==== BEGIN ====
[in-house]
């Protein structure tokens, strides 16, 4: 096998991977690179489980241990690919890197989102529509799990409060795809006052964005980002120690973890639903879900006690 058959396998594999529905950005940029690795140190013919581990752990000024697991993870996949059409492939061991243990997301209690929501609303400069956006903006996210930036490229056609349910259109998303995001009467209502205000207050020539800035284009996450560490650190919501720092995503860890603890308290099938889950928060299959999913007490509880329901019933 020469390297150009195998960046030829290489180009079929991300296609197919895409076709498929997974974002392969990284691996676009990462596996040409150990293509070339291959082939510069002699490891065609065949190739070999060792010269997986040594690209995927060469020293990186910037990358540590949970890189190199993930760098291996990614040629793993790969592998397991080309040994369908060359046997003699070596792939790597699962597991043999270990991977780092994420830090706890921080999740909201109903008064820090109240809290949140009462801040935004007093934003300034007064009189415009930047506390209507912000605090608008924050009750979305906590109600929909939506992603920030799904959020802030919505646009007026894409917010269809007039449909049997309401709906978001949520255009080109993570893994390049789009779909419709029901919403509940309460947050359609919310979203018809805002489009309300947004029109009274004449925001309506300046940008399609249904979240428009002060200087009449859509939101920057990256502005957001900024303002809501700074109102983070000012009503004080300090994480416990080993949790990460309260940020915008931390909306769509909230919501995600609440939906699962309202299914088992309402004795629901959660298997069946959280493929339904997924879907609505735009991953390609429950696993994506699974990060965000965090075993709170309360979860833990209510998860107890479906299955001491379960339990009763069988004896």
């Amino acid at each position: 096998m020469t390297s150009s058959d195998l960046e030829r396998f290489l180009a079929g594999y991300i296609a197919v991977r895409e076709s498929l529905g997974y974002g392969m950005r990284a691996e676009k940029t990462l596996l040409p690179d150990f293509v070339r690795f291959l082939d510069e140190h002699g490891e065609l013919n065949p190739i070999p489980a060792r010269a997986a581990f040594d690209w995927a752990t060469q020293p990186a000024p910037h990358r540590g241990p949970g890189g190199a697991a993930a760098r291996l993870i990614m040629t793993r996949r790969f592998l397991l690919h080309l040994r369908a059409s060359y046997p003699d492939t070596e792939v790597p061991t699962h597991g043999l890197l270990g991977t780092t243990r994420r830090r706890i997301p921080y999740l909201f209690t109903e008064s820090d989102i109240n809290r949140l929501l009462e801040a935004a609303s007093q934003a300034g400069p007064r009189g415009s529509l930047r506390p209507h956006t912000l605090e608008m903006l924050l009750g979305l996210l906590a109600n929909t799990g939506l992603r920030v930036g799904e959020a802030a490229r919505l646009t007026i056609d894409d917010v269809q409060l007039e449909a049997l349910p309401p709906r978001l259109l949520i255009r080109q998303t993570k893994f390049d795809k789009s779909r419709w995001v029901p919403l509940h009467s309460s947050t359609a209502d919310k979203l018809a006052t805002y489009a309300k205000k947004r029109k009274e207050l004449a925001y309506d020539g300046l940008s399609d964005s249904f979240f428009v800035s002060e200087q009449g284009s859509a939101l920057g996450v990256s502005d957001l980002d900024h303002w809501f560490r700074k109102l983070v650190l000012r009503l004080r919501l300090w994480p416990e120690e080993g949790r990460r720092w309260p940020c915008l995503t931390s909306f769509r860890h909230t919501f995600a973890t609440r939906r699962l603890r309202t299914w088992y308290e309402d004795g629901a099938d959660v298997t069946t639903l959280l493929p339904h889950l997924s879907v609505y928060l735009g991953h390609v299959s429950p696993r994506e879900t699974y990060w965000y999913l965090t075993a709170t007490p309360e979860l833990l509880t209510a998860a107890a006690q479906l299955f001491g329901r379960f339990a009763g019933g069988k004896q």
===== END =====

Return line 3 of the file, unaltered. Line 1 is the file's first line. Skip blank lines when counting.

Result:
């Amino acid at each position: 096998m020469t390297s150009s058959d195998l960046e030829r396998f290489l180009a079929g594999y991300i296609a197919v991977r895409e076709s498929l529905g997974y974002g392969m950005r990284a691996e676009k940029t990462l596996l040409p690179d150990f293509v070339r690795f291959l082939d510069e140190h002699g490891e065609l013919n065949p190739i070999p489980a060792r010269a997986a581990f040594d690209w995927a752990t060469q020293p990186a000024p910037h990358r540590g241990p949970g890189g190199a697991a993930a760098r291996l993870i990614m040629t793993r996949r790969f592998l397991l690919h080309l040994r369908a059409s060359y046997p003699d492939t070596e792939v790597p061991t699962h597991g043999l890197l270990g991977t780092t243990r994420r830090r706890i997301p921080y999740l909201f209690t109903e008064s820090d989102i109240n809290r949140l929501l009462e801040a935004a609303s007093q934003a300034g400069p007064r009189g415009s529509l930047r506390p209507h956006t912000l605090e608008m903006l924050l009750g979305l996210l906590a109600n929909t799990g939506l992603r920030v930036g799904e959020a802030a490229r919505l646009t007026i056609d894409d917010v269809q409060l007039e449909a049997l349910p309401p709906r978001l259109l949520i255009r080109q998303t993570k893994f390049d795809k789009s779909r419709w995001v029901p919403l509940h009467s309460s947050t359609a209502d919310k979203l018809a006052t805002y489009a309300k205000k947004r029109k009274e207050l004449a925001y309506d020539g300046l940008s399609d964005s249904f979240f428009v800035s002060e200087q009449g284009s859509a939101l920057g996450v990256s502005d957001l980002d900024h303002w809501f560490r700074k109102l983070v650190l000012r009503l004080r919501l300090w994480p416990e120690e080993g949790r990460r720092w309260p940020c915008l995503t931390s909306f769509r860890h909230t919501f995600a973890t609440r939906r699962l603890r309202t299914w088992y308290e309402d004795g629901a099938d959660v298997t069946t639903l959280l493929p339904h889950l997924s879907v609505y928060l735009g991953h390609v299959s429950p696993r994506e879900t699974y990060w965000y999913l965090t075993a709170t007490p309360e979860l833990l509880t209510a998860a107890a006690q479906l299955f001491g329901r379960f339990a009763g019933g069988k004896q």